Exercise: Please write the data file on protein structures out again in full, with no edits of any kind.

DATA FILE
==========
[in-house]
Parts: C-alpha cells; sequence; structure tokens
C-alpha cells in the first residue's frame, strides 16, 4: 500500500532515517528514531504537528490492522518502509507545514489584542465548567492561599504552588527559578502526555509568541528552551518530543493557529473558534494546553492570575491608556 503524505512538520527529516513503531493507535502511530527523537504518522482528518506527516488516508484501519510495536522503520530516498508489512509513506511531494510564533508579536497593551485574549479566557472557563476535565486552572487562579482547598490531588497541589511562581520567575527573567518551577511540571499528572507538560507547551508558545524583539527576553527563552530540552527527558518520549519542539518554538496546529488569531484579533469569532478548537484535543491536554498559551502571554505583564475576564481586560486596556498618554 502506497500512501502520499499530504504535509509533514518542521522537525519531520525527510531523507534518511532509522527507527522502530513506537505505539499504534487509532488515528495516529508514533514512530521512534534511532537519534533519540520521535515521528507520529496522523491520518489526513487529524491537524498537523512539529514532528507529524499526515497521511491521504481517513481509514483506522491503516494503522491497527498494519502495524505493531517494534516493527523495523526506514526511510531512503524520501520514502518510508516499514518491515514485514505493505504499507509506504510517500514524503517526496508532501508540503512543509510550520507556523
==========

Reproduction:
[in-house]
Parts: C-alpha cells; sequence; structure tokens
C-alpha cells in the first residue's frame, strides 16, 4: 500500500532515517528514531504537528490492522518502509507545514489584542465548567492561599504552588527559578502526555509568541528552551518530543493557529473558534494546553492570575491608556 503524505512538520527529516513503531493507535502511530527523537504518522482528518506527516488516508484501519510495536522503520530516498508489512509513506511531494510564533508579536497593551485574549479566557472557563476535565486552572487562579482547598490531588497541589511562581520567575527573567518551577511540571499528572507538560507547551508558545524583539527576553527563552530540552527527558518520549519542539518554538496546529488569531484579533469569532478548537484535543491536554498559551502571554505583564475576564481586560486596556498618554 502506497500512501502520499499530504504535509509533514518542521522537525519531520525527510531523507534518511532509522527507527522502530513506537505505539499504534487509532488515528495516529508514533514512530521512534534511532537519534533519540520521535515521528507520529496522523491520518489526513487529524491537524498537523512539529514532528507529524499526515497521511491521504481517513481509514483506522491503516494503522491497527498494519502495524505493531517494534516493527523495523526506514526511510531512503524520501520514502518510508516499514518491515514485514505493505504499507509506504510517500514524503517526496508532501508540503512543509510550520507556523